April 26, 2016
Nestled between York Golf Club and Spring Hallow in the city of Worthington, Ohio, AltaSim established itself as a simulation consultant specializing in the use of COMSOL Multiphysics suite. But the company is also testing the waters in the emerging simulation app market, an offshoot of the industry’s desire to make simulation much more accessible to a wider user base.
Traditionally, the use of simulation revolves around general-purpose simulation software packages. The level of expertise required by this approach limits the pool of candidates who can use the technology. But the app-ification of simulation—the movement to encapsulate repeatable simulation tasks as simple, template-driven apps—broadens the playing field. It also leave room for simulation app developers—a new type of vendors.
AltaSim’s HeatSinkSim examplifies this trend. It also illustrates the complex relationships and partnerships that must exist to support the new usage paradigm.
To begin, AltaSim developed HeatSinkSim. In the creators’ own words, the app analyzes heat transfer “using conduction, convection, and radiation. Two levels of analyses are available: Level 1 analyzes a range of heat sink designs to identify optimum heat sink designs; Level 2 provides a detailed analysis of the optimum heat sink design and is automatically recommended when predicted temperatures approach component operating limits.”
HeatSinkSim is an app—a repeatable simulation operation—built to run on COMSOL Multiphysics. In other words, when a user pluck in the input parameters, the app uses COMSOL software to compute the answer in the background. This allows novice users with limited multiphysics simulation software expertise to bypass the need learn COMSOL software to set up the problem correctly.
COMSOL, the company behind the popular COMSOL Multiphysics software, also encourages the app-ification with the release of its COMSOL Server, which functions as the host for simulation apps.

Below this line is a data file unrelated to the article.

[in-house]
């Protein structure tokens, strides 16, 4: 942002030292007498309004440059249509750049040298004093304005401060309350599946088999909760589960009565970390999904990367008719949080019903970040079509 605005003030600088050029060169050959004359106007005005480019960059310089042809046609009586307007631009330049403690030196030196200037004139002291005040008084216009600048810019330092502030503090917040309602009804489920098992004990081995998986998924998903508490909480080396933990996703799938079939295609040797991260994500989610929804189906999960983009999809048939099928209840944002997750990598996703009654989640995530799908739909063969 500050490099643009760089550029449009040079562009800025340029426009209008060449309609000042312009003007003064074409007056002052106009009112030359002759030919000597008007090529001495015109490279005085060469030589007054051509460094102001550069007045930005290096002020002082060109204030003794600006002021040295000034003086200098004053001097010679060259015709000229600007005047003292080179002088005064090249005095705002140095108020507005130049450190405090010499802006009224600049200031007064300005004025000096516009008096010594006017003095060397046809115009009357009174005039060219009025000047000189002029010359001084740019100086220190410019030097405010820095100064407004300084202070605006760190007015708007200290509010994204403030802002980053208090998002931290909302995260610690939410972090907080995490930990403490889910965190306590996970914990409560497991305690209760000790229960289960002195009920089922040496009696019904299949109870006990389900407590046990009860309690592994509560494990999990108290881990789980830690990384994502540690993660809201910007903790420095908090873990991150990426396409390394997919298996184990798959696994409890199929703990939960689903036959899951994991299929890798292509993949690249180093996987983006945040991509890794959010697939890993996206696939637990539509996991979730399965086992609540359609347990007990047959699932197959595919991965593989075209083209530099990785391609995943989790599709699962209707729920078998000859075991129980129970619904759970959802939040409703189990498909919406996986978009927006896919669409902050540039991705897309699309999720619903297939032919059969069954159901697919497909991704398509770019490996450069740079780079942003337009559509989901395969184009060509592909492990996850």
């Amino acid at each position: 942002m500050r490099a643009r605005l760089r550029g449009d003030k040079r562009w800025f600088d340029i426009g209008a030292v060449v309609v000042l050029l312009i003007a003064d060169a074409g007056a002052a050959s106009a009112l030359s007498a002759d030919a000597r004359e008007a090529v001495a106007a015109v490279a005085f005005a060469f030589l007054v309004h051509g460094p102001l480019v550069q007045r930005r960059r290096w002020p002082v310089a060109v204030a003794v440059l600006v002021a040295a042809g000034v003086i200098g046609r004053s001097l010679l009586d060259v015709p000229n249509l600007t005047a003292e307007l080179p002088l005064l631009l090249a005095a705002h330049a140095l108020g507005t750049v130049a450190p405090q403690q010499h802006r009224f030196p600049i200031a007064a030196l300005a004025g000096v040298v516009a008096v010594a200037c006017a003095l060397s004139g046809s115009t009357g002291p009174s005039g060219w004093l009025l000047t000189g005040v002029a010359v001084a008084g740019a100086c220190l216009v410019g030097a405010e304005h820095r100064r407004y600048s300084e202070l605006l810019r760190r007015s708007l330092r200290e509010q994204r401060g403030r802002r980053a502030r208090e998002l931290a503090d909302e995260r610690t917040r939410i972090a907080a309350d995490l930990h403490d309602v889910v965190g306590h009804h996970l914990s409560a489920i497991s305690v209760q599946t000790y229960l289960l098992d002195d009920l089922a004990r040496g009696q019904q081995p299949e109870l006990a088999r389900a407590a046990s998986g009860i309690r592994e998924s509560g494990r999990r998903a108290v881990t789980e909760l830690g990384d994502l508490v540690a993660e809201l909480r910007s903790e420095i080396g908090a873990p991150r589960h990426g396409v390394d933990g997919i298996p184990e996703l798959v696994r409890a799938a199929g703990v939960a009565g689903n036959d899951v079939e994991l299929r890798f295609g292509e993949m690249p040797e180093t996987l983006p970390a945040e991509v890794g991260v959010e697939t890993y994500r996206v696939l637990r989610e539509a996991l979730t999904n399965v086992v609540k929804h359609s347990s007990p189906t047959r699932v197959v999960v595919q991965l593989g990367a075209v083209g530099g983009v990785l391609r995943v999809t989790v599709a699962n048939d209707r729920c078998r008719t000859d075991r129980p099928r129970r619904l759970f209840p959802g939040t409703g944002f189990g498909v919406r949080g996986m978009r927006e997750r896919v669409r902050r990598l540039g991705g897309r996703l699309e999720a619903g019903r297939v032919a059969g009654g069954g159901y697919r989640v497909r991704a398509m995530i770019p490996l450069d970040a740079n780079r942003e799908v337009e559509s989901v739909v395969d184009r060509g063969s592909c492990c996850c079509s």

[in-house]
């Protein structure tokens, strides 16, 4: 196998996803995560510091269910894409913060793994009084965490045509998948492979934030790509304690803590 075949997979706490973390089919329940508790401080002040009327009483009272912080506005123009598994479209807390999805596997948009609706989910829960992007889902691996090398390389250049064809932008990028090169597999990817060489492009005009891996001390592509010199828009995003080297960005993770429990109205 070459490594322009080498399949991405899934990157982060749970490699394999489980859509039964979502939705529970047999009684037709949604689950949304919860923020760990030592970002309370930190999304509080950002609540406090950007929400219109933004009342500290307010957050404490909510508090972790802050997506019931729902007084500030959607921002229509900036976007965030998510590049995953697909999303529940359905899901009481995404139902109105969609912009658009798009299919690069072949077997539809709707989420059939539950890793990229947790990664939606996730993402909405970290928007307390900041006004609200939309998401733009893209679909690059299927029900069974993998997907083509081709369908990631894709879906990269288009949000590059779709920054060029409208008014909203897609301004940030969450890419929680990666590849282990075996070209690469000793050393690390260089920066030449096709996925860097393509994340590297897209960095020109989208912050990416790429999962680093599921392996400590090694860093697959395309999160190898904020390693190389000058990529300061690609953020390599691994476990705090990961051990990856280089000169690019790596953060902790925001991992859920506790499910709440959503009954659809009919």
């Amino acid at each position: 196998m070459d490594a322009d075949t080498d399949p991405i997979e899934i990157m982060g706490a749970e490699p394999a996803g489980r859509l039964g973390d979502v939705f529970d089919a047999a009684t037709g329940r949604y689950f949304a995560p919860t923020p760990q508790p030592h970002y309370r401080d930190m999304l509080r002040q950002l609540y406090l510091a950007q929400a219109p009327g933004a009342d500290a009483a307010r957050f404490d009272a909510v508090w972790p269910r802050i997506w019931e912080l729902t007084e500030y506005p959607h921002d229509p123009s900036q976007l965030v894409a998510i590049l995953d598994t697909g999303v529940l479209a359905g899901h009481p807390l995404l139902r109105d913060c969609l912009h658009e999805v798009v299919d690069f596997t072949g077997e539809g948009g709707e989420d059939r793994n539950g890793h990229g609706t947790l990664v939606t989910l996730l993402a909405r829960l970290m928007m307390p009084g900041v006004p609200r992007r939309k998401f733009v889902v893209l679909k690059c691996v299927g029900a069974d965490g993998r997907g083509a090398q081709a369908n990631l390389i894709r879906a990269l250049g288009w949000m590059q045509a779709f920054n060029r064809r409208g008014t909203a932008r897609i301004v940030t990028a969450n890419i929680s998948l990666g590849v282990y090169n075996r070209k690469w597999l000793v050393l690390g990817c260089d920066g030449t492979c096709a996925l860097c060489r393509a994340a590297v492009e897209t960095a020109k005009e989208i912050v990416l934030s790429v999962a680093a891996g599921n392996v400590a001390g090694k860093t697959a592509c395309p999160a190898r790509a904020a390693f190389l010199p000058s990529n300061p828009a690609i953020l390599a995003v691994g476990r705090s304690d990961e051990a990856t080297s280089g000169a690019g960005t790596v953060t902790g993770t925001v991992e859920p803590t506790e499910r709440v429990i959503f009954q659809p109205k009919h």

HeatSinkSim app is distributed through AweSim, a public-private partnership created by the Ohio Supercomputer Center’s (OSC) Blue Collar Computing initiative. AweSim’s director Alan Chalker said, “Simulation-driven design replaces physical product prototyping with less expensive computer simulations, reducing the time to take products to market, while improving quality and cutting costs. Smaller manufacturers largely are missing out on this advantage, because they cannot afford to leverage such solutions. We aim to level the playing field, giving the smaller companies equal access.”
Note: For more, listen to a recent DE roundtable chat with AweSim’s Alan Chalker, now available online here.
The shift to simulation apps is one way to level the playing field, both in the cost and the skill required to use simulation. But the simulation app market is still in its infancy; therefore, it’s difficult to gauge its commercial strength.
At the present, there’s no established pricing or licensing norm for app-style simulation usage. So the app developer, the app distributor, the general-purpose simulation software maker, and the hardware infrastructure provider must negotiate an economically viable revenue-sharing scheme among themselves.
At the same time, identifying app-ification opportunities and pricing the app fairly remain a challenge for app developers. A simulation app that’s expected to draw high-volume usage (for example, a cell-phone drop-test app) may be sold at a relatively low cost. On the other hand, an app to simulate a rare but unavoidable crisis (for example, a nuclear reactor meltdown simulator) needs a different pricing model.
Jeff Crompton, AltaSim’s principle consultant, said, “HeatSinkSim has just finished beta-testing, so we currently have no numbers on sales or usage.” He clarified that the app can be installed in a desktop PC, run remotely through a browser, or run on remote hardware. It’s available for purchase, short term lease, or pay-per-use licensing.